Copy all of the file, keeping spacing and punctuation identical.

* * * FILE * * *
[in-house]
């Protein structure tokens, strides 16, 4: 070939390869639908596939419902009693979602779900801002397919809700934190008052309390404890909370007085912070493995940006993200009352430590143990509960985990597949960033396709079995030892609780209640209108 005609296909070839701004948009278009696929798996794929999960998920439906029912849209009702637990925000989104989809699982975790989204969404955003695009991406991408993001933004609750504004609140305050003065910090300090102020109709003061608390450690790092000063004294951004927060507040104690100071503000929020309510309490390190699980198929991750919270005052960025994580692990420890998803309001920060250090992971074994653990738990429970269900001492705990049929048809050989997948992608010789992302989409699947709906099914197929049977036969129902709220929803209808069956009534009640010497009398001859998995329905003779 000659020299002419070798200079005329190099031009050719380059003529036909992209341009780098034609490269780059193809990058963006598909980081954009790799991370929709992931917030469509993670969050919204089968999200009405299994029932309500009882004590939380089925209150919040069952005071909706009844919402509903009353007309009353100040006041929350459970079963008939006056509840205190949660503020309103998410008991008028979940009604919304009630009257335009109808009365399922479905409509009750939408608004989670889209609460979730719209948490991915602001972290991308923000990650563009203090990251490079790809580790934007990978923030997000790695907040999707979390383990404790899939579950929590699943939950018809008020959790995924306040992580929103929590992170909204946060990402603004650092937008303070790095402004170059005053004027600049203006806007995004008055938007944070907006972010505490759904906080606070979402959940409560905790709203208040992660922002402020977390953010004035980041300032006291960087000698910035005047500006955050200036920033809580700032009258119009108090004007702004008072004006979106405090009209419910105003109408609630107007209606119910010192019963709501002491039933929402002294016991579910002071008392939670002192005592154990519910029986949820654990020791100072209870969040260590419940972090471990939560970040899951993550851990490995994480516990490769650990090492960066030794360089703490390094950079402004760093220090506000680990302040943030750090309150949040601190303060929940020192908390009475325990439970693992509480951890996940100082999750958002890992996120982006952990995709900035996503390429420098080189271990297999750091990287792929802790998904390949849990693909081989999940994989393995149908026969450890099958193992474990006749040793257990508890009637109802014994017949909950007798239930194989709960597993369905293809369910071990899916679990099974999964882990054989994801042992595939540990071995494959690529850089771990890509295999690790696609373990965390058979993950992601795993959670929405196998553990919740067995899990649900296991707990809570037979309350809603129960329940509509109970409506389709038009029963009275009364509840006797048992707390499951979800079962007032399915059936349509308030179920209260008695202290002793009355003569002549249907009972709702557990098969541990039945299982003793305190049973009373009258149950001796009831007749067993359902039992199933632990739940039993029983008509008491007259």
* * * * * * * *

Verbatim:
[in-house]
């Protein structure tokens, strides 16, 4: 070939390869639908596939419902009693979602779900801002397919809700934190008052309390404890909370007085912070493995940006993200009352430590143990509960985990597949960033396709079995030892609780209640209108 005609296909070839701004948009278009696929798996794929999960998920439906029912849209009702637990925000989104989809699982975790989204969404955003695009991406991408993001933004609750504004609140305050003065910090300090102020109709003061608390450690790092000063004294951004927060507040104690100071503000929020309510309490390190699980198929991750919270005052960025994580692990420890998803309001920060250090992971074994653990738990429970269900001492705990049929048809050989997948992608010789992302989409699947709906099914197929049977036969129902709220929803209808069956009534009640010497009398001859998995329905003779 000659020299002419070798200079005329190099031009050719380059003529036909992209341009780098034609490269780059193809990058963006598909980081954009790799991370929709992931917030469509993670969050919204089968999200009405299994029932309500009882004590939380089925209150919040069952005071909706009844919402509903009353007309009353100040006041929350459970079963008939006056509840205190949660503020309103998410008991008028979940009604919304009630009257335009109808009365399922479905409509009750939408608004989670889209609460979730719209948490991915602001972290991308923000990650563009203090990251490079790809580790934007990978923030997000790695907040999707979390383990404790899939579950929590699943939950018809008020959790995924306040992580929103929590992170909204946060990402603004650092937008303070790095402004170059005053004027600049203006806007995004008055938007944070907006972010505490759904906080606070979402959940409560905790709203208040992660922002402020977390953010004035980041300032006291960087000698910035005047500006955050200036920033809580700032009258119009108090004007702004008072004006979106405090009209419910105003109408609630107007209606119910010192019963709501002491039933929402002294016991579910002071008392939670002192005592154990519910029986949820654990020791100072209870969040260590419940972090471990939560970040899951993550851990490995994480516990490769650990090492960066030794360089703490390094950079402004760093220090506000680990302040943030750090309150949040601190303060929940020192908390009475325990439970693992509480951890996940100082999750958002890992996120982006952990995709900035996503390429420098080189271990297999750091990287792929802790998904390949849990693909081989999940994989393995149908026969450890099958193992474990006749040793257990508890009637109802014994017949909950007798239930194989709960597993369905293809369910071990899916679990099974999964882990054989994801042992595939540990071995494959690529850089771990890509295999690790696609373990965390058979993950992601795993959670929405196998553990919740067995899990649900296991707990809570037979309350809603129960329940509509109970409506389709038009029963009275009364509840006797048992707390499951979800079962007032399915059936349509308030179920209260008695202290002793009355003569002549249907009972709702557990098969541990039945299982003793305190049973009373009258149950001796009831007749067993359902039992199933632990739940039993029983008509008491007259």